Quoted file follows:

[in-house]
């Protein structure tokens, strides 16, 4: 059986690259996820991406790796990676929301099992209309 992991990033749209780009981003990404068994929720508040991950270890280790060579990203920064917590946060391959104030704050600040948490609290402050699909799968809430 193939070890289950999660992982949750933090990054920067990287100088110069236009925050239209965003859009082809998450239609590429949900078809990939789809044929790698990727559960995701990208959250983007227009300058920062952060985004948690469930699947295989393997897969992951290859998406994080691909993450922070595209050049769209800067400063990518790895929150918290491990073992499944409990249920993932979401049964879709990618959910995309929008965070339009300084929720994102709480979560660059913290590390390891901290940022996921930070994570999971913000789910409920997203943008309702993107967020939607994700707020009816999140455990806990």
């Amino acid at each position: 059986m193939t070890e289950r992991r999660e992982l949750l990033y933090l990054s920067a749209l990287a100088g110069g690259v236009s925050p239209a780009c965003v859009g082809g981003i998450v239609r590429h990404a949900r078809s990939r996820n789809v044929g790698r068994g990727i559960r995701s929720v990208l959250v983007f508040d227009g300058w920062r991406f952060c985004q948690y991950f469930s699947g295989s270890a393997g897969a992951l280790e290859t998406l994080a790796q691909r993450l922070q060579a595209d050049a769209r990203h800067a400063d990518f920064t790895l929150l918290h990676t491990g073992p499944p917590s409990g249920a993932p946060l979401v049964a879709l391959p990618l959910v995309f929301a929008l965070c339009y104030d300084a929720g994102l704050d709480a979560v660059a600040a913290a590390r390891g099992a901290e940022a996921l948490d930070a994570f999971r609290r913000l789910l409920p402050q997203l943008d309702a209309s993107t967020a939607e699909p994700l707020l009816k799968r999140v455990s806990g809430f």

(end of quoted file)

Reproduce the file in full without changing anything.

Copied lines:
[in-house]
């Protein structure tokens, strides 16, 4: 059986690259996820991406790796990676929301099992209309 992991990033749209780009981003990404068994929720508040991950270890280790060579990203920064917590946060391959104030704050600040948490609290402050699909799968809430 193939070890289950999660992982949750933090990054920067990287100088110069236009925050239209965003859009082809998450239609590429949900078809990939789809044929790698990727559960995701990208959250983007227009300058920062952060985004948690469930699947295989393997897969992951290859998406994080691909993450922070595209050049769209800067400063990518790895929150918290491990073992499944409990249920993932979401049964879709990618959910995309929008965070339009300084929720994102709480979560660059913290590390390891901290940022996921930070994570999971913000789910409920997203943008309702993107967020939607994700707020009816999140455990806990």
């Amino acid at each position: 059986m193939t070890e289950r992991r999660e992982l949750l990033y933090l990054s920067a749209l990287a100088g110069g690259v236009s925050p239209a780009c965003v859009g082809g981003i998450v239609r590429h990404a949900r078809s990939r996820n789809v044929g790698r068994g990727i559960r995701s929720v990208l959250v983007f508040d227009g300058w920062r991406f952060c985004q948690y991950f469930s699947g295989s270890a393997g897969a992951l280790e290859t998406l994080a790796q691909r993450l922070q060579a595209d050049a769209r990203h800067a400063d990518f920064t790895l929150l918290h990676t491990g073992p499944p917590s409990g249920a993932p946060l979401v049964a879709l391959p990618l959910v995309f929301a929008l965070c339009y104030d300084a929720g994102l704050d709480a979560v660059a600040a913290a590390r390891g099992a901290e940022a996921l948490d930070a994570f999971r609290r913000l789910l409920p402050q997203l943008d309702a209309s993107t967020a939607e699909p994700l707020l009816k799968r999140v455990s806990g809430f």